KFC's chief people officer: How the spirit of The Colonel drives entrepreneurial culture

What's inside KFC's secret recipe? Well, it's a mix of sustainability, innovation, and a commitment to caring

KFC's chief people officer: How the spirit of The Colonel drives entrepreneurial culture

Every 24 hours, six new KFC restaurants open. That’s tantamount to 42 a week, 168 a month, and 2,016 every single year. That amount of fried chicken needs a seriously strong staff base – something Neil Piper, chief people officer at KFC, knows all too well. In fact, it’s this entrepreneurial spirit and fast-paced determination that he believes makes KFC’s culture so utterly unique. And it all begins with Colonel Sanders.

“The Colonel was genuinely one of a kind, a man with a remarkable story and a very colourful life,” Piper told HRD. “He left home at 13 to make his fortune – although he didn’t actually launch KFC until he was in his 60s. His spirit is very much a source of inspiration to our people - a grounding for our brand - not least the fact that we’re so gifted to have his legacy as our secret recipe.

"KFC’s identity is rooted in how seriously we take the quality and taste of our product, something we all take pride in. But it’s The Colonel’s entrepreneurial spirit, famed beliefs of working hard, being authentic, generous, of being hospitable and of never giving up, that inform our values, our culture, and our purpose. Honestly, if you ever want to see the sort of work ethic that The Colonel had, then just watch our staff cook chicken at peak shift on a Friday evening. They are remarkable.”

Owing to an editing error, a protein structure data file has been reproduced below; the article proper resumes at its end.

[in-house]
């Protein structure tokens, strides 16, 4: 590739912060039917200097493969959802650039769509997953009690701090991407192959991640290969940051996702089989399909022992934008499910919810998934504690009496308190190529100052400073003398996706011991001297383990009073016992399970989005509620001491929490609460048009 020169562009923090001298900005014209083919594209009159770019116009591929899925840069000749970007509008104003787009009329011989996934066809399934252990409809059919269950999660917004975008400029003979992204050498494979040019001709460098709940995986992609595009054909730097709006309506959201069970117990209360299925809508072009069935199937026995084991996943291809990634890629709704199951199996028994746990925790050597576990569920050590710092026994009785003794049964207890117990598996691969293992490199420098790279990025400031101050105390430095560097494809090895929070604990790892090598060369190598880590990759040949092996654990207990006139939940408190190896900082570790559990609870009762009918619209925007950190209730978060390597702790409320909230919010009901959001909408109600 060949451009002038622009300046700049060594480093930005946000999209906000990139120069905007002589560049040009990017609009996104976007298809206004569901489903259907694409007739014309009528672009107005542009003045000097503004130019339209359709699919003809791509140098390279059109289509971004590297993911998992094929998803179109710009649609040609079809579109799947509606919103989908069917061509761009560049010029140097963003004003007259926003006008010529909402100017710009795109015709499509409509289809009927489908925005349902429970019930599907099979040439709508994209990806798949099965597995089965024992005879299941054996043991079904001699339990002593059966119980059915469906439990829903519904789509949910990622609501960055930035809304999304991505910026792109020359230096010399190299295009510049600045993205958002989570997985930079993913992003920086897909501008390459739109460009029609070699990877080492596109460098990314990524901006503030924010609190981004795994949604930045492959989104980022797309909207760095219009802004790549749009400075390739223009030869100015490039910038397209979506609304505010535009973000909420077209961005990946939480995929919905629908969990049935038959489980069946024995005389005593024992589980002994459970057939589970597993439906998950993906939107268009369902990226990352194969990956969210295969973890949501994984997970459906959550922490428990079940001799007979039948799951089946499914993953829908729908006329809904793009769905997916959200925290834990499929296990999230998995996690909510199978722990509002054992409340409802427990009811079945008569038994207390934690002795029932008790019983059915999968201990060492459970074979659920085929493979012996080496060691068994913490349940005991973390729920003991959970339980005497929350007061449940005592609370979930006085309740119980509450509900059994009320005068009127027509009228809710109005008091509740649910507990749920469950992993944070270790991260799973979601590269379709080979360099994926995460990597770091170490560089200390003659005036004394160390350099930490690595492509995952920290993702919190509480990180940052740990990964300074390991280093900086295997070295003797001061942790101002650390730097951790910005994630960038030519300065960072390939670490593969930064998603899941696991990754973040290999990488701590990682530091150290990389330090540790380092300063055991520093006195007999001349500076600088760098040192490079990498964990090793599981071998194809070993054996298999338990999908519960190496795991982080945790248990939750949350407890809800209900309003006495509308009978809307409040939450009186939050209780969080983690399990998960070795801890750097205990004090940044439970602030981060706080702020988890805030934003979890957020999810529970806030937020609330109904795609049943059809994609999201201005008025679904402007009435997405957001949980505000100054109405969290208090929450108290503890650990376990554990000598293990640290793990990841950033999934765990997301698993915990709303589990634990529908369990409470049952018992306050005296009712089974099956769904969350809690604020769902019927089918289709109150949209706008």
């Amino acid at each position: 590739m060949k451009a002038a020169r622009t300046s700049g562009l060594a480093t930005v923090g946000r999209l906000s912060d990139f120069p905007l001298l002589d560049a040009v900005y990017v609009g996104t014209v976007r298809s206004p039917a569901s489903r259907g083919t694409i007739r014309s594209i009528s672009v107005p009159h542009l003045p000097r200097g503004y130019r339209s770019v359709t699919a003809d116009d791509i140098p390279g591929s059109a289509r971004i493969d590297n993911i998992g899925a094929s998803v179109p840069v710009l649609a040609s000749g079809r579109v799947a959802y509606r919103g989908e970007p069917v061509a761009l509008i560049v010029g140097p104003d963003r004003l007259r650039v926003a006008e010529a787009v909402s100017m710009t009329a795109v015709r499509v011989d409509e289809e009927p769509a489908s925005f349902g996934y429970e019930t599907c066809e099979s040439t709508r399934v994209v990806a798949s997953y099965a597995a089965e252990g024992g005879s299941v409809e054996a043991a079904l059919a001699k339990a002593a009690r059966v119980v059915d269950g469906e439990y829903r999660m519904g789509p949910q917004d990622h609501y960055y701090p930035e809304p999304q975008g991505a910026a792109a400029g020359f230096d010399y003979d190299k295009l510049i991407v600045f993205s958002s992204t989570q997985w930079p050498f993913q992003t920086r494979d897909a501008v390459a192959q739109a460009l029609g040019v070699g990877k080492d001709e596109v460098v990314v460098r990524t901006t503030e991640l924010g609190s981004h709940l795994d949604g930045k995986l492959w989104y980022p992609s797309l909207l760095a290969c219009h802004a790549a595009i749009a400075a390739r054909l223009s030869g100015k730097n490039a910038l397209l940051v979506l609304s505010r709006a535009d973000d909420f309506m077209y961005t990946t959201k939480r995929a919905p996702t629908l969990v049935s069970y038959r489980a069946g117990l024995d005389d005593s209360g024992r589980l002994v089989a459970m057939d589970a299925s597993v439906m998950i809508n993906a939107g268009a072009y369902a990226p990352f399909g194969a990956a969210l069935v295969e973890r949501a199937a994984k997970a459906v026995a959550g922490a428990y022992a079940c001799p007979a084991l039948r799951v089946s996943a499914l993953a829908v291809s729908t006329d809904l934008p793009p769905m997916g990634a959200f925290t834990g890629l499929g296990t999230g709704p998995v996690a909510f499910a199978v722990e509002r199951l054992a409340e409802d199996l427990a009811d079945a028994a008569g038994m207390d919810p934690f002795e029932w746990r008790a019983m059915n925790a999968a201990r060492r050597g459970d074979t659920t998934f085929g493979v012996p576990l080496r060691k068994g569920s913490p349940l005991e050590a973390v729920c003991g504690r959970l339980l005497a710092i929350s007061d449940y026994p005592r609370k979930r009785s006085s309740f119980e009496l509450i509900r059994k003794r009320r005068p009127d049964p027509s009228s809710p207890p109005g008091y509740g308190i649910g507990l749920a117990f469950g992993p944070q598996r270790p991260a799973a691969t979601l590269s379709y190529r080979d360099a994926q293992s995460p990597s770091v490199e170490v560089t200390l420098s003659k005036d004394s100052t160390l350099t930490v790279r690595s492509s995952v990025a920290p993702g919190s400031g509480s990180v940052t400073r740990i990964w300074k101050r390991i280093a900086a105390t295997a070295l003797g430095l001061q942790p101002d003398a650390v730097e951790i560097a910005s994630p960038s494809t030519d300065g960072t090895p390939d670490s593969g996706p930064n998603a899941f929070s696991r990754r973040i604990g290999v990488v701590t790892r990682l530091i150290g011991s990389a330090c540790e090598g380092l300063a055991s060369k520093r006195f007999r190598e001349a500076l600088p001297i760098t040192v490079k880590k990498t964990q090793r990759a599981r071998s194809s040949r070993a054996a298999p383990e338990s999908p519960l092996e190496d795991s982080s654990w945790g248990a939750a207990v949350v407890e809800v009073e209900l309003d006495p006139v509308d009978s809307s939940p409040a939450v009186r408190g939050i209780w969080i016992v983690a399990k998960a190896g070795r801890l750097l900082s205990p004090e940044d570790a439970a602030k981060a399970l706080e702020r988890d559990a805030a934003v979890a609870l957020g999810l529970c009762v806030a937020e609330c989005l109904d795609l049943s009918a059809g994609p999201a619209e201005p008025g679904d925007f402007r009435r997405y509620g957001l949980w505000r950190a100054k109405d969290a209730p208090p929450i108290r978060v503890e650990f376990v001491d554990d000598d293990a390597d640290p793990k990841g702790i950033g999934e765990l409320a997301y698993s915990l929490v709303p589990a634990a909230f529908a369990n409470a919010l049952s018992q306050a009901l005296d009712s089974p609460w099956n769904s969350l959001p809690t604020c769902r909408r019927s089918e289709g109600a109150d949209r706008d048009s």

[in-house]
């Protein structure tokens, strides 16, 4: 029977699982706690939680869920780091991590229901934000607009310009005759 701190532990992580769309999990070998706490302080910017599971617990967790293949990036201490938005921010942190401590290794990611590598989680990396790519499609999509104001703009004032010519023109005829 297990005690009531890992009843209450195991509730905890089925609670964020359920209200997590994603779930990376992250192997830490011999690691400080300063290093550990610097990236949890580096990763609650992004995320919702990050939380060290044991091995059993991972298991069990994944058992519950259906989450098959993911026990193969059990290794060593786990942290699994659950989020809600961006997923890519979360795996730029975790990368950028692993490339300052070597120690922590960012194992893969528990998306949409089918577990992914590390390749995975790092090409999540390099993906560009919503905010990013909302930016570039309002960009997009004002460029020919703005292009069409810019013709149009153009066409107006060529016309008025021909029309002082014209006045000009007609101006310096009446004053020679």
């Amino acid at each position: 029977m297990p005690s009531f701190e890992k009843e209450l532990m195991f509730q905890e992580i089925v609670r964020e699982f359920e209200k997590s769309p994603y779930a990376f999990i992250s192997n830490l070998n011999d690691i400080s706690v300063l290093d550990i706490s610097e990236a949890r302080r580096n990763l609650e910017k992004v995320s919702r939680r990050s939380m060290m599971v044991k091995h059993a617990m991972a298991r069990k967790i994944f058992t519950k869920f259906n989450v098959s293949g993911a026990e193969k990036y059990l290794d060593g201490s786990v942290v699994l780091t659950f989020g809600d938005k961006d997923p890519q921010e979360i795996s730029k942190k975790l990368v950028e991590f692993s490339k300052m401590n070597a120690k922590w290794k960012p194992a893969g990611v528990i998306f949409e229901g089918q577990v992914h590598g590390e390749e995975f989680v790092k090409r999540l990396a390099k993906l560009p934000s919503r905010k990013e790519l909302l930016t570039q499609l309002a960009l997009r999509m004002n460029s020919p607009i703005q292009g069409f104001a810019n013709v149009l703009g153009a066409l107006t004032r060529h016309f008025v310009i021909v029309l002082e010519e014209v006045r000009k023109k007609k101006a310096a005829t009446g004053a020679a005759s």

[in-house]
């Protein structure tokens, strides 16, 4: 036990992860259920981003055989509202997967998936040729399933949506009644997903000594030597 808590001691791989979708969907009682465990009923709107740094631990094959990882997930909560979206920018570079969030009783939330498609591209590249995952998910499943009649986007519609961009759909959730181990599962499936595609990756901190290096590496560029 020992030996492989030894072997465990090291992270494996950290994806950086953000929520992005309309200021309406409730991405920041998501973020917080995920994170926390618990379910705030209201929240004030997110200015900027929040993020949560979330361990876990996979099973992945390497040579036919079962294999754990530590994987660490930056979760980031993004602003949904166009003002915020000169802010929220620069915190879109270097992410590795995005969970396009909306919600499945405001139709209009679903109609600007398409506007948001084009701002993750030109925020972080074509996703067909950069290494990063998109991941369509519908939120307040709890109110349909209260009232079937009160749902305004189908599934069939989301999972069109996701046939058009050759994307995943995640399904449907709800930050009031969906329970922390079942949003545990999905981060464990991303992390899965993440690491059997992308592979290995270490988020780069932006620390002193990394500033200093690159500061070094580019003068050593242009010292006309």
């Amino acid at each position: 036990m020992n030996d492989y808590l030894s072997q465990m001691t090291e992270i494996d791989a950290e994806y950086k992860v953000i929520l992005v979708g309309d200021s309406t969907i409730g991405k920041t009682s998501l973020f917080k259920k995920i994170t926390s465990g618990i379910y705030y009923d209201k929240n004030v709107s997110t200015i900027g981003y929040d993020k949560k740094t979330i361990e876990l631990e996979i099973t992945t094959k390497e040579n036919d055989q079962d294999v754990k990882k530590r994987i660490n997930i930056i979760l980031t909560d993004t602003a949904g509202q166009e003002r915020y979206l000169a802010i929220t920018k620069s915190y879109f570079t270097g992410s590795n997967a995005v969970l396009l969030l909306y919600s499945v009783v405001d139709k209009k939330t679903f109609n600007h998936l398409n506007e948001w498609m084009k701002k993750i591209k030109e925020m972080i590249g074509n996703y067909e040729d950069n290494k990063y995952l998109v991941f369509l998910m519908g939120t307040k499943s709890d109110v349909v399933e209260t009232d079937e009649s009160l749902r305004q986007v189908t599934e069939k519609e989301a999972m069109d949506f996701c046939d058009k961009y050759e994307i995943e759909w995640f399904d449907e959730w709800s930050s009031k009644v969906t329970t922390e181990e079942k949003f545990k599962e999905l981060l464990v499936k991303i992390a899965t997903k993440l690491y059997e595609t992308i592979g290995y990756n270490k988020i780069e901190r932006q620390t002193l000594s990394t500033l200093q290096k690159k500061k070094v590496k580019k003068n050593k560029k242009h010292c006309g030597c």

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With over 25,000 KFCs globally, the fried chicken franchise is a household name around the world. But the brand itself goes further than fast food – as Piper told HRD, the core value of KFC is their overarching commitment to sustainability – both in terms of their employees and their products.

“Beyond celebrating and holding true to the values of The Colonel, KFC, and Yum! Brands, we believe in our 'Recipe for Growth' and our 'Recipe for Good',” added Piper. “It's a fast-growing organization which, in partnership with our franchisees, operate over 55,000 restaurants around the world. However, that growth is only sustainable if we double down our efforts on being a force for good at the same time. It's where our global citizenship and sustainability strategy takes centre stage - a core value in and of itself - as we all work to steward our people, our food, and our planet with sustainability and responsibility at its core.”

Sustainability is the rising issue of the day – both inside and outside of workplaces. With groups such as Greenpeace and The Nature Conservancy gaining more and more support, and advocates like Greta Thunberg promoting greener policies, employees are increasingly unwilling to pledge themselves to ‘unethical’ companies.